Applying to Law School Early Still the Best Way to Go
- Aug 14, 2012
- Reviewed by: Matt Riley
As we’ve said several times before on the LSAT blog, law school applications are most likely going to be way down this year. Significantly fewer people are taking the LSAT, and law schools are already scrambling to fill classes for the upcoming academic year. By doing so, they’re poaching potential law school applicants from their next class (and while it might seem shortsighted – and it is – once one law school does it, the rest are almost forced to follow suit).
However, with the beginning of the school year only weeks away (and some orientation weeks starting already), the majority of you aren’t falling into that ‘last minute to pack up my whole life and get in the mindset for law school!’ category, and you’ll be looking to enroll next year. How should this affect your strategy for law school applications?
First off, you probably want to reconsider applying Early Decision to certain law schools. While it’s true that you’ll get a small boost in the law school application process (a big boost at some schools), committing to go there should you be accepted precludes scholarship offers. Why are they going to try to entice you to go there when you’re contractually obligated? The boost you’ll get from applying in a down year is probably as good as the boost from ED, and scholarship offers have been up over recent years (fewer students paying less tuition – that’s a sustainable model!). It’s a gamble, but one that has a potential for a huge payoff (possibly tens of thousands of dollars, plus interest).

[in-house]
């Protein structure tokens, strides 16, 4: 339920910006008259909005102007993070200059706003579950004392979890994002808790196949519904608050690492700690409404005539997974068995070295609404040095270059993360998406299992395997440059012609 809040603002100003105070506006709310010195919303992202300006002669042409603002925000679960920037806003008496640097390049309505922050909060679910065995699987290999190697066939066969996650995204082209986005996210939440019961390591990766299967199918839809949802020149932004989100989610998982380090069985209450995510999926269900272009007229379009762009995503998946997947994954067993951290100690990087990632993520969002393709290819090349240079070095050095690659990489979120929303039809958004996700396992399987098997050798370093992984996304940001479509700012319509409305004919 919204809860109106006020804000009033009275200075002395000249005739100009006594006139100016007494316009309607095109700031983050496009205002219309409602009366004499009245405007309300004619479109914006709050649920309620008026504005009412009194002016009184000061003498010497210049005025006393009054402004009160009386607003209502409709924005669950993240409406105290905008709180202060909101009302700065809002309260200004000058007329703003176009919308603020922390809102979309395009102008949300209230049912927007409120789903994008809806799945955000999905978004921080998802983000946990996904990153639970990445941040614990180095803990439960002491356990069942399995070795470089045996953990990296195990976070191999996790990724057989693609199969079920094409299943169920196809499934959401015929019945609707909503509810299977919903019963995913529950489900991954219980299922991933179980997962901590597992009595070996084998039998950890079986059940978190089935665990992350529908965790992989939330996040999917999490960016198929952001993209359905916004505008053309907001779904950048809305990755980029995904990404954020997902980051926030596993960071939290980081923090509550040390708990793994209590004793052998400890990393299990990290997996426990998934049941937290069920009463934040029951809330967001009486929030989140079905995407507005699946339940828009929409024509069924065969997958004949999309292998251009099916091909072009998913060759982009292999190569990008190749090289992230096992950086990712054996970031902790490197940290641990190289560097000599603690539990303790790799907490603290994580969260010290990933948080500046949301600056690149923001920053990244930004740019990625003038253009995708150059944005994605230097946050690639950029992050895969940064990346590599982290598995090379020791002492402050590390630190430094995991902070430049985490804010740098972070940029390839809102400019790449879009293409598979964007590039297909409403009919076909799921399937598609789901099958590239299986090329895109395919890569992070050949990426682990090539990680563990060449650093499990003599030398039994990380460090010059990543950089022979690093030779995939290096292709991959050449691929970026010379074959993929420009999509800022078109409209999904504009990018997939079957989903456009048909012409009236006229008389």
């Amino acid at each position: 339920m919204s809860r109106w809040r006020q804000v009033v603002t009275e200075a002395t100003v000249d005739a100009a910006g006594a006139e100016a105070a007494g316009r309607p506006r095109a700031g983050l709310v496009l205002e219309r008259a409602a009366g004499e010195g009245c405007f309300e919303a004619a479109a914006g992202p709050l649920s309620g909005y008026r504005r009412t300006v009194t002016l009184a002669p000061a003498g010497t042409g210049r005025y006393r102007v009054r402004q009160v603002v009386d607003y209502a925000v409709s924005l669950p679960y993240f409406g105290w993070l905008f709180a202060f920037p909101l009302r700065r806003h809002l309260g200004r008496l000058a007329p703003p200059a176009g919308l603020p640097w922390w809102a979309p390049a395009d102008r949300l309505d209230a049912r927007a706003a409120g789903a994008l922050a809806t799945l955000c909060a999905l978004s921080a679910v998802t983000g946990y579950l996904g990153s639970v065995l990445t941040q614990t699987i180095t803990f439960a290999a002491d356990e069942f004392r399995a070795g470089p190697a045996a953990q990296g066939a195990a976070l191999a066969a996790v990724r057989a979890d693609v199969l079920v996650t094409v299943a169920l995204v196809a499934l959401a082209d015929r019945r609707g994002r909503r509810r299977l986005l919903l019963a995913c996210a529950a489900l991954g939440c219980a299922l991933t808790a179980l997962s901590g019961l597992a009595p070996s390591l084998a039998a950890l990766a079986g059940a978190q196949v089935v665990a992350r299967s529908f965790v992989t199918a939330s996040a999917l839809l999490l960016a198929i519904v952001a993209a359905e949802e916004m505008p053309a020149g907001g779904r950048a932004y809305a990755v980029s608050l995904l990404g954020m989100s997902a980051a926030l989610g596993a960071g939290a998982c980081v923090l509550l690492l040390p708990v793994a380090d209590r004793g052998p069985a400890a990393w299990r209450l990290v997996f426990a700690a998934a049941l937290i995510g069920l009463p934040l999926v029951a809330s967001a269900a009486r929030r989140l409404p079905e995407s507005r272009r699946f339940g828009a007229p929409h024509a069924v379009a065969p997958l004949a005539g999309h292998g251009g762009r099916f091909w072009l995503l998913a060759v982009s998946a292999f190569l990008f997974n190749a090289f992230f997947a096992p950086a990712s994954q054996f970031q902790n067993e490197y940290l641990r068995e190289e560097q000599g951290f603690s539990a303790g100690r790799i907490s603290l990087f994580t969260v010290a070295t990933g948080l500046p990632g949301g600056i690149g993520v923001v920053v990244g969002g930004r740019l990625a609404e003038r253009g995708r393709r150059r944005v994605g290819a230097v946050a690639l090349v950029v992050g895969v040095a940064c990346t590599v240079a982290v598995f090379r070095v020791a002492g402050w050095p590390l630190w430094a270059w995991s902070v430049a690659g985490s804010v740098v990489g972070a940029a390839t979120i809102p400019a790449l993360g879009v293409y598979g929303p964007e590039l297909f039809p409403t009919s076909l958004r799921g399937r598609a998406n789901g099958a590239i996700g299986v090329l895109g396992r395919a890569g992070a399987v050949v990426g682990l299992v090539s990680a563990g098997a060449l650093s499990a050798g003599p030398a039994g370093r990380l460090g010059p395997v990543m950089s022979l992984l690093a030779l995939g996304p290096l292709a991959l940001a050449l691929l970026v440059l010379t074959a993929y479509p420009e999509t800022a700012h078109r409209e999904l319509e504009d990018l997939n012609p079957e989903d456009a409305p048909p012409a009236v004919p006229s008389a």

Second, I would still recommend applying early. While you might (might) be better off waiting a month or two for schools to see exactly how bad this law school application season is going to be, I don’t think that would help very much. First off, it’s the strongest students (i.e. great scores/overachievers) who tend to apply earliest. Schools always see these top law school applicants first, which might give them hope. Also, they’ve already been through a down year or two; they know that they’re in a bind for students. I expect them to hold on to ‘questionable’ law school applications instead of sending out rejections right away, seeing what they’ll eventually need to fill their classes. I also expect to see some deep reaching into waitlists.
So what does this mean for you? If you were borderline for a school a few years ago, expect better chances applying now. If you were a pipe dream at your #1 school, there’s reason to have some hope. However, if you’re slightly below their numbers, expect a long and drawn-out law school application season. And if you’re a strong candidate, expect some nice wining and dining (scholarship cash is what I’m saying here).
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